Creating Guiding Principles

The aim of guiding principles is to highlight how the intervention will address key issues crucial to engagement in the specific context of the target users.

To achieve this we:

  1. Identify the specific user characteristics likely to affect engagement, such as their views, needs and capabilities (see first column of table below).
  2. Identify key intervention design objectives to improve engagement – what the intervention design must achieve to meet these specific needs or overcome these specific barriers
  3. Identify key features of the intervention that will achieve those objectives. Key features can include behaviour change techniques (from intervention planning - e.g. goal setting), delivery characteristics (e.g. video format), implementation setting (e.g. schools), communication methods (e.g. framing), navigation methods (e.g. tunnelling, self-tailoring), or any other aspect of the intervention that could affect engagement.

The golden principles of Guiding Principles are:

  • They draw on an in-depth understanding of your target user group
  • They focus on making the intervention engaging – persuasive, meaningful, enjoyable
  • They can be revisited and refined throughout development
  • They provide a brief summary of what should be especially appealing and useful about this particular intervention for this particular group of users and their context

This example shows the guiding principles for designing a digital intervention to encourage older people to become more physically active.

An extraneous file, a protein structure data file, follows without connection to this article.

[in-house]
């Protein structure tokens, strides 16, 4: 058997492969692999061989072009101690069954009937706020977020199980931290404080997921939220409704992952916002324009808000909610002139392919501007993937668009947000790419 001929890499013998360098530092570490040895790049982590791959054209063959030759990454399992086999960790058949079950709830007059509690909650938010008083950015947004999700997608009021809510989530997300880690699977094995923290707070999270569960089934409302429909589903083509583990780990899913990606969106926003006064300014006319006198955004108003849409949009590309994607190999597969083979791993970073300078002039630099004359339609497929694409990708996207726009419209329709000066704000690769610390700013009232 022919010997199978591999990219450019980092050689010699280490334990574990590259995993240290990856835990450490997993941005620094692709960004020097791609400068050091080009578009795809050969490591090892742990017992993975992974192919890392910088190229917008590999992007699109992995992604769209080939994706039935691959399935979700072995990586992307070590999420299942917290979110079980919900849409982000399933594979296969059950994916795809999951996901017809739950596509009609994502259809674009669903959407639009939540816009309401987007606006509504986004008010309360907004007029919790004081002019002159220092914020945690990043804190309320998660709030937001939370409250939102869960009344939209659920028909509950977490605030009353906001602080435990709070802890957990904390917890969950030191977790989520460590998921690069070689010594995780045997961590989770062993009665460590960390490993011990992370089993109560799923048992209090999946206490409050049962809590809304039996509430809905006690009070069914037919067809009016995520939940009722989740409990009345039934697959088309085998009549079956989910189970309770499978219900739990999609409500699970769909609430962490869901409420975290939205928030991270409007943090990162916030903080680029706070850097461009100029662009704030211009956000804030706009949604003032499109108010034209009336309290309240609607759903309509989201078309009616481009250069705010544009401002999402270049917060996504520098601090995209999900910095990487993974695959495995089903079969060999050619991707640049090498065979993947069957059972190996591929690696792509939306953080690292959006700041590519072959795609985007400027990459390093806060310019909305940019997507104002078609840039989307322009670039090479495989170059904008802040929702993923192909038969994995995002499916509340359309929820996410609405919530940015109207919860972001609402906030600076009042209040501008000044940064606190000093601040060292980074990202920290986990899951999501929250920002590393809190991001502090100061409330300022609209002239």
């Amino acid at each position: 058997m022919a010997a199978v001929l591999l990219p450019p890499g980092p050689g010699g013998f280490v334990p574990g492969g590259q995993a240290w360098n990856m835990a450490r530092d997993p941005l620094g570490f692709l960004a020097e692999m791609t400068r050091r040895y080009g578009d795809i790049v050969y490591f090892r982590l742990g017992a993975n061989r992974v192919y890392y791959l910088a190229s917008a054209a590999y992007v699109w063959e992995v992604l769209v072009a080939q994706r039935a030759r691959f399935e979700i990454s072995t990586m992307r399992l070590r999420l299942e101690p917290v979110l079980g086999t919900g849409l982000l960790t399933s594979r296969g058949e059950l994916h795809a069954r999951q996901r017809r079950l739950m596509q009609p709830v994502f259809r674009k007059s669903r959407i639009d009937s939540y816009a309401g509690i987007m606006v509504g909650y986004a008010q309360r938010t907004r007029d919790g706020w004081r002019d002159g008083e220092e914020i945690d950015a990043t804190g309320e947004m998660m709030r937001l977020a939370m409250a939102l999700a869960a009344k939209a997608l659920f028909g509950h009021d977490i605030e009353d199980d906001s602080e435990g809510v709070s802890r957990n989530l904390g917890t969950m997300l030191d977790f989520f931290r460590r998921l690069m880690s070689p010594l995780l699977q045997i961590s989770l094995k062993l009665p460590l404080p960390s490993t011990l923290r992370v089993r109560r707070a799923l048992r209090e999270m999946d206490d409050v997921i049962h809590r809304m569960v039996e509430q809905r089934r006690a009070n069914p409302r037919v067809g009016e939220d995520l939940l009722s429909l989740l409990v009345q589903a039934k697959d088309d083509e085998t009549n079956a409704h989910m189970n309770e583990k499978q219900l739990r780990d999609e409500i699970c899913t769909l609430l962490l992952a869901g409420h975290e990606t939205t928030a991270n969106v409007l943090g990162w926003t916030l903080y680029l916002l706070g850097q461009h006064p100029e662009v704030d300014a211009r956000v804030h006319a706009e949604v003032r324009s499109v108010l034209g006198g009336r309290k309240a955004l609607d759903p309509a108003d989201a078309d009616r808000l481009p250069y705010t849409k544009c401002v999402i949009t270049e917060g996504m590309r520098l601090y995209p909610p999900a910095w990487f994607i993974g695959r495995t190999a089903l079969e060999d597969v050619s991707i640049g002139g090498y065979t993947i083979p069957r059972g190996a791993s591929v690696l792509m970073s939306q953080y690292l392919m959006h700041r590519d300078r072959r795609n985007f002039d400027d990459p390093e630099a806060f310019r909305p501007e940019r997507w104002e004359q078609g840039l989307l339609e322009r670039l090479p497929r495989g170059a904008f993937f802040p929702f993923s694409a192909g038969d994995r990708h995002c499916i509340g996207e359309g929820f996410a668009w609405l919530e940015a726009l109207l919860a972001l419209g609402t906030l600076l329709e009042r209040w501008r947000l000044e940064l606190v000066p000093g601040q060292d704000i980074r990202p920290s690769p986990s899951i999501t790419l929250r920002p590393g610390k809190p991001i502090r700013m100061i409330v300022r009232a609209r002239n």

User Context
Key Design Objective

In older people:

1. Levels of physical activity are low and often unchanged by interventions

2. Improving health not usually a strong motivation for physical activity

Encourage engagement with and intrinsic motivation for physical activity

Offer novel activities, ensure compatible with lifestyle and identity:

  • Lifestyle activity
  • Strength and balance training
  • Breaks from sitting

Rather than framing activities in terms of reducing risk of health conditions, highlight benefits that have immediately evident and noticeable outcomes and are known to be valued by the intended user group

e.g. keeping mobile, maintaining independence, enjoyment, reducing pain, social connection, enhancing mood, general quality of life

Some examples of Guiding Principles:

Essery, R., Pollet, S., Smith, K.A. et al. Planning and optimising a digital intervention to protect older adults’ cognitive health. Pilot Feasibility Stud 7, 158 (2021).

Pollet, S., Denison-Day, J., Bradbury, K., Essery, R., Grey, E., Western, M., Mowbray, F., Smith, K., Slodkowska-Barabasz, J., Mutrie, N., Little, P., & Yardley, L. (2020). A Qualitative Exploration of Perceptions of a Digital Intervention to Promote Physical Activity in Older Adults. Journal of Aging and Physical Activity, 29(3), 442-454.

Bradbury, K., Steele, M., Corbett, T., Geraghty, A., Krusche, A., Heber, E. D., Easton, S., Cheetham-Blake, T., Slodkowska-Barabasz, J., Muller, A. M., Wilde, L. J., Smith, K., Payne, L., Singh, K., Bacon, R., Burford, T., Summers, K., Turner, L., Richardson, A., ... Yardley, L. (2019). Developing a digital intervention for cancer survivors: An evidence, theory and person-based approach. npj Digital Medicine, 1-13.

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